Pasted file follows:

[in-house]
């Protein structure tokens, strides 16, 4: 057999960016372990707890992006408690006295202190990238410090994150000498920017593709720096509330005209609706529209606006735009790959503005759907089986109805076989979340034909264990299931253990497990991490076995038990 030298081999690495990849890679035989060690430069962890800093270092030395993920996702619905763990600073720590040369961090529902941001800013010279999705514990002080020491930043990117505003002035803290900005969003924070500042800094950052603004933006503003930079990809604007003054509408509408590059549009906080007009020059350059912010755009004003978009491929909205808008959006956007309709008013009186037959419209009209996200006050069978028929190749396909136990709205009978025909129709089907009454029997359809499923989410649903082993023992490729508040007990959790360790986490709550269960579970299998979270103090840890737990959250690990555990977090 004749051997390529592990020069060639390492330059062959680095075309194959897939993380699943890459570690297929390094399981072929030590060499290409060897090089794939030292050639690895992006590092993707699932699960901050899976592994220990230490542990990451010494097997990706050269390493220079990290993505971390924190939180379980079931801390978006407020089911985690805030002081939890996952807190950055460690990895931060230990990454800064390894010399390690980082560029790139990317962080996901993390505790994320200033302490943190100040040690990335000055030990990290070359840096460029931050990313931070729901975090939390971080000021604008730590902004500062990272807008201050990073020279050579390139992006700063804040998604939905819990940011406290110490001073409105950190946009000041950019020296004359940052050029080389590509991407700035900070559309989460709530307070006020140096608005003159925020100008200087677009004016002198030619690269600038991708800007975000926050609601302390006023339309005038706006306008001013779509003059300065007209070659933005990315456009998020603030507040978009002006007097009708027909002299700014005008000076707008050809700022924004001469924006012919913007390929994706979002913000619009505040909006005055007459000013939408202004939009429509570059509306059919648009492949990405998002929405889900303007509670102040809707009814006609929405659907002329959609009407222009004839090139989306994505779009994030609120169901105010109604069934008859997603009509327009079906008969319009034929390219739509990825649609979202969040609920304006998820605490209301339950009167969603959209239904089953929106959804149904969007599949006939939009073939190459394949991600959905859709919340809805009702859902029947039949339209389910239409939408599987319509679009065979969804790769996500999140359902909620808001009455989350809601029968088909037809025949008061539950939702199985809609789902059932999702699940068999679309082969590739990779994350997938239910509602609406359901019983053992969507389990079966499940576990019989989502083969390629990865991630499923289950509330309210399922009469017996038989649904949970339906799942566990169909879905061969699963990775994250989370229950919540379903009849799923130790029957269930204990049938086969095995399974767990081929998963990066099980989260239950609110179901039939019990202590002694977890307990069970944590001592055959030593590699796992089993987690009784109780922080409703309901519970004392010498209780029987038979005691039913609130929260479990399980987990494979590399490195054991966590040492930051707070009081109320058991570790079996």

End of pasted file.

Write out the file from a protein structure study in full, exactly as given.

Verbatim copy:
[in-house]
């Protein structure tokens, strides 16, 4: 057999960016372990707890992006408690006295202190990238410090994150000498920017593709720096509330005209609706529209606006735009790959503005759907089986109805076989979340034909264990299931253990497990991490076995038990 030298081999690495990849890679035989060690430069962890800093270092030395993920996702619905763990600073720590040369961090529902941001800013010279999705514990002080020491930043990117505003002035803290900005969003924070500042800094950052603004933006503003930079990809604007003054509408509408590059549009906080007009020059350059912010755009004003978009491929909205808008959006956007309709008013009186037959419209009209996200006050069978028929190749396909136990709205009978025909129709089907009454029997359809499923989410649903082993023992490729508040007990959790360790986490709550269960579970299998979270103090840890737990959250690990555990977090 004749051997390529592990020069060639390492330059062959680095075309194959897939993380699943890459570690297929390094399981072929030590060499290409060897090089794939030292050639690895992006590092993707699932699960901050899976592994220990230490542990990451010494097997990706050269390493220079990290993505971390924190939180379980079931801390978006407020089911985690805030002081939890996952807190950055460690990895931060230990990454800064390894010399390690980082560029790139990317962080996901993390505790994320200033302490943190100040040690990335000055030990990290070359840096460029931050990313931070729901975090939390971080000021604008730590902004500062990272807008201050990073020279050579390139992006700063804040998604939905819990940011406290110490001073409105950190946009000041950019020296004359940052050029080389590509991407700035900070559309989460709530307070006020140096608005003159925020100008200087677009004016002198030619690269600038991708800007975000926050609601302390006023339309005038706006306008001013779509003059300065007209070659933005990315456009998020603030507040978009002006007097009708027909002299700014005008000076707008050809700022924004001469924006012919913007390929994706979002913000619009505040909006005055007459000013939408202004939009429509570059509306059919648009492949990405998002929405889900303007509670102040809707009814006609929405659907002329959609009407222009004839090139989306994505779009994030609120169901105010109604069934008859997603009509327009079906008969319009034929390219739509990825649609979202969040609920304006998820605490209301339950009167969603959209239904089953929106959804149904969007599949006939939009073939190459394949991600959905859709919340809805009702859902029947039949339209389910239409939408599987319509679009065979969804790769996500999140359902909620808001009455989350809601029968088909037809025949008061539950939702199985809609789902059932999702699940068999679309082969590739990779994350997938239910509602609406359901019983053992969507389990079966499940576990019989989502083969390629990865991630499923289950509330309210399922009469017996038989649904949970339906799942566990169909879905061969699963990775994250989370229950919540379903009849799923130790029957269930204990049938086969095995399974767990081929998963990066099980989260239950609110179901039939019990202590002694977890307990069970944590001592055959030593590699796992089993987690009784109780922080409703309901519970004392010498209780029987038979005691039913609130929260479990399980987990494979590399490195054991966590040492930051707070009081109320058991570790079996």